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All of that is true.
But the bit I didn’t cover is just because you finish a draft quickly—even insanely quickly—doesn’t mean it’s going to suck. Just because you speed through a first draft like it’s your job doesn’t mean that what you’ve written is guaranteed to be total word vomit.
I say this, because I’ve heard of writers online getting crucified for finishing 50k in a couple days. I’ve seen some truly amazing people write 100,000 words or more in a week, and then feel discouraged because other writers accuse them of cheating or say that what they write must be total garbage and other rather unpleasant (and untrue) accusations.
Look, the thing about fast-drafting, or first drafting in general, is that your first draft is likely to be ugly. It’s likely that you’ll read it back and cringe in certain spots and it’s likely that when you read it back, you’ll destroy it with a red pen.
But are first drafts guaranteed to be horrible? Not at all. Even first drafts written a couple days can be relatively clean (relatively, because all drafts need work).
The truth is this: every writer is different. Some writers slam out a pretty cleanish draft in a few days and the rest of us envy their ability, but the thing is, it’s not impossible, and it’s not cheating.
Some writers take years to write a first draft, and the draft comes out ok. Or it comes out terrible. Or it comes out wonderful. All of these writers are equally awesome.
Some writers take a couple months to write a first draft, and the draft comes out average. Or it comes out horrible. Or it comes out clean. All of these writers are equally awesome.
Some writers take a few days to write a first draft, and the draft comes out meh. Or it comes out ugly. Or it comes out sparkling. All of these writers are equally awesome.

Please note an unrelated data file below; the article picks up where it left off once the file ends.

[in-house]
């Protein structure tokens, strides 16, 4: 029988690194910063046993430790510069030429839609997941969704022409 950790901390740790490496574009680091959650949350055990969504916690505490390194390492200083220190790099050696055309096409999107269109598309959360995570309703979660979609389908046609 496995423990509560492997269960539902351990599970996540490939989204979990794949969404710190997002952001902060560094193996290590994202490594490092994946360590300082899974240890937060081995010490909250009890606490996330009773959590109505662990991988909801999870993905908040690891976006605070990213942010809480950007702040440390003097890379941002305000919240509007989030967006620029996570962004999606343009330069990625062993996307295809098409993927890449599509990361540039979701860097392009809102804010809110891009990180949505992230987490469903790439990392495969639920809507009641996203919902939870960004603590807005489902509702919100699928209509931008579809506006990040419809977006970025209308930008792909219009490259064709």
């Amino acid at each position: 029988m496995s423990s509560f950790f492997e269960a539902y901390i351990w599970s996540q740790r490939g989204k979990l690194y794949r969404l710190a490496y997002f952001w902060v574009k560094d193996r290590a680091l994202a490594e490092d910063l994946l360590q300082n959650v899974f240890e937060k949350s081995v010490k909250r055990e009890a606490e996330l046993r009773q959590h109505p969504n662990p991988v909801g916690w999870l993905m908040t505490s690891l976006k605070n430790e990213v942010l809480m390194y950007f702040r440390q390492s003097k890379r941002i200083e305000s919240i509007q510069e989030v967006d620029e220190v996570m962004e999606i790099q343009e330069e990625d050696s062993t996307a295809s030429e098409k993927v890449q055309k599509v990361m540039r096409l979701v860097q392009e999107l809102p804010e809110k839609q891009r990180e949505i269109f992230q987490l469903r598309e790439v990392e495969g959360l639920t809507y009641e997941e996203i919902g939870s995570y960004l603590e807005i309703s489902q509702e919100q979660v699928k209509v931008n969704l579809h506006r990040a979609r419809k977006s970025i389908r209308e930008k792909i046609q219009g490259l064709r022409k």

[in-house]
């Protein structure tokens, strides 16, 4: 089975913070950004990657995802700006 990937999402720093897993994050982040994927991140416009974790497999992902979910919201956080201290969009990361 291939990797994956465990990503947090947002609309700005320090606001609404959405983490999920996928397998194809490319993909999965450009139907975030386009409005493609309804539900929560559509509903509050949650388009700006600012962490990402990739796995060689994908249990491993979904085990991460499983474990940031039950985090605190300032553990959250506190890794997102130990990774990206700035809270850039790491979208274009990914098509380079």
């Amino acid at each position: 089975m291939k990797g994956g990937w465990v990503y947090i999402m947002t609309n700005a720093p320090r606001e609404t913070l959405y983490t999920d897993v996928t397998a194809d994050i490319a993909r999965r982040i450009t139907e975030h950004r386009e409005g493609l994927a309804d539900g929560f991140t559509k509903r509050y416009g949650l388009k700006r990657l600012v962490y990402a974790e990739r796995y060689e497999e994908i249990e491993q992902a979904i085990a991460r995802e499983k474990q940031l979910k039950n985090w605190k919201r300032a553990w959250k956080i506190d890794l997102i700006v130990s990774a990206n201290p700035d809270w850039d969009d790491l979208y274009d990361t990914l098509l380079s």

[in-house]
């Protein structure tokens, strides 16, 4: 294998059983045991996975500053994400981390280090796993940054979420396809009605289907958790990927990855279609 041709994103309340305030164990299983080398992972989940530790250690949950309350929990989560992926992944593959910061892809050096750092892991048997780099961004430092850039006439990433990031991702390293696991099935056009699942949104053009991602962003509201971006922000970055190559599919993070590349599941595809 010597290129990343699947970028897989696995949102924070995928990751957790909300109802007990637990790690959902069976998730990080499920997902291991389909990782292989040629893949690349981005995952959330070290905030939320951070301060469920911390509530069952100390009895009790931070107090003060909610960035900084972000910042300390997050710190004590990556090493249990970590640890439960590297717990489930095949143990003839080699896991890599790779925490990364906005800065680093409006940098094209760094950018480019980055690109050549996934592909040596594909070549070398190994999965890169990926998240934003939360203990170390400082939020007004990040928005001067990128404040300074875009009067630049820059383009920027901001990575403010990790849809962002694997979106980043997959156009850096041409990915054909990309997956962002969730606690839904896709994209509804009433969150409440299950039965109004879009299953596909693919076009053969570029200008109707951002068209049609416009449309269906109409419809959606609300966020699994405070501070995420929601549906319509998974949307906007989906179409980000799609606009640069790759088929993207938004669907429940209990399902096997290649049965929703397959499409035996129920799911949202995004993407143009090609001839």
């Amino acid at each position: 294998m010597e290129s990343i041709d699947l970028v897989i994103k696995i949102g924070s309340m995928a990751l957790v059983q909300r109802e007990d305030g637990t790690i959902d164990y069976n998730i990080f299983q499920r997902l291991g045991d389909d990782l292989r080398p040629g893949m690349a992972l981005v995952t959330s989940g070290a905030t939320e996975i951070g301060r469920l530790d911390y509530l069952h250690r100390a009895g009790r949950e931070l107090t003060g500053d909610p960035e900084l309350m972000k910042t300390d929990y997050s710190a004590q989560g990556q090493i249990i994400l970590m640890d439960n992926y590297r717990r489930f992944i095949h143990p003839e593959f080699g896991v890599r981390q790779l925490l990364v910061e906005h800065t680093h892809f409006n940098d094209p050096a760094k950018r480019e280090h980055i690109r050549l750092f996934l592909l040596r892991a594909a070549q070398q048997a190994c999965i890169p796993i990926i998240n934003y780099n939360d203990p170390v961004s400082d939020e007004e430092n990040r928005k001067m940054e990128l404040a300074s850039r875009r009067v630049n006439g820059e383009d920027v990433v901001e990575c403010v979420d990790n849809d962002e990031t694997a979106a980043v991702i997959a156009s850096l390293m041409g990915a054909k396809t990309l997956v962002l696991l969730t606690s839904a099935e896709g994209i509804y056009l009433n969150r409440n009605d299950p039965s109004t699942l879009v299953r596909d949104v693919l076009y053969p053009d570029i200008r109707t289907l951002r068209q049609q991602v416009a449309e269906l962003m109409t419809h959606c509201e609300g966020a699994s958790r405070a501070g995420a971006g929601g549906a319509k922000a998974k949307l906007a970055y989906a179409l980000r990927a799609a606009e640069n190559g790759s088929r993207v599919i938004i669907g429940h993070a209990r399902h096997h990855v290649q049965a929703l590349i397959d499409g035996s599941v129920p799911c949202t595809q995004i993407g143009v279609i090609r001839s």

No two writers work the same way—hell, many writers don’t even work the same way with different manuscripts.
Fun fact: the fastest I’ve ever written a full first draft was in roughly three weeks (though this may change with this NaNo WIP, but I digress). When I read it back a month later, I’d expected it to be pretty rough—after all, I’d never finished a full manuscript in three weeks before (my previous record had been somewhere around a month), so it made sense that this WIP would be a little uglier than usual.
Except it wasn’t. To this day, that draft is the cleanest first draft I’ve ever written.
This NaNo draft, meanwhile? I’ll be the first to admit it’s going to get torn apart in edits and revisions. And that’s ok. Every MS is different.
My point is this: just because something is written quickly doesn’t mean it’s not written well. That’s not to say it’ll be perfect—nothing is perfect in the first draft stage—but writing quickly doesn’t automatically mean writing badly.
Speed and quality are not mutually exclusive. Every writer is different and it doesn’t matter whether it takes you two days or two years to finish a first draft, or if you need three rounds of revision to make it shine, or twenty before it’s presentable. Your process is yours and yours alone.
Own it. Keep writing. Ignore the haters. And know that you, writer, are amazing.
What is your first draft process like?
"Just because something is written quickly doesn't mean it's not written well." (Click to tweet)
Are all first drafts guaranteed to be horrible? Here's why one writer doesn't think so. (Click to tweet)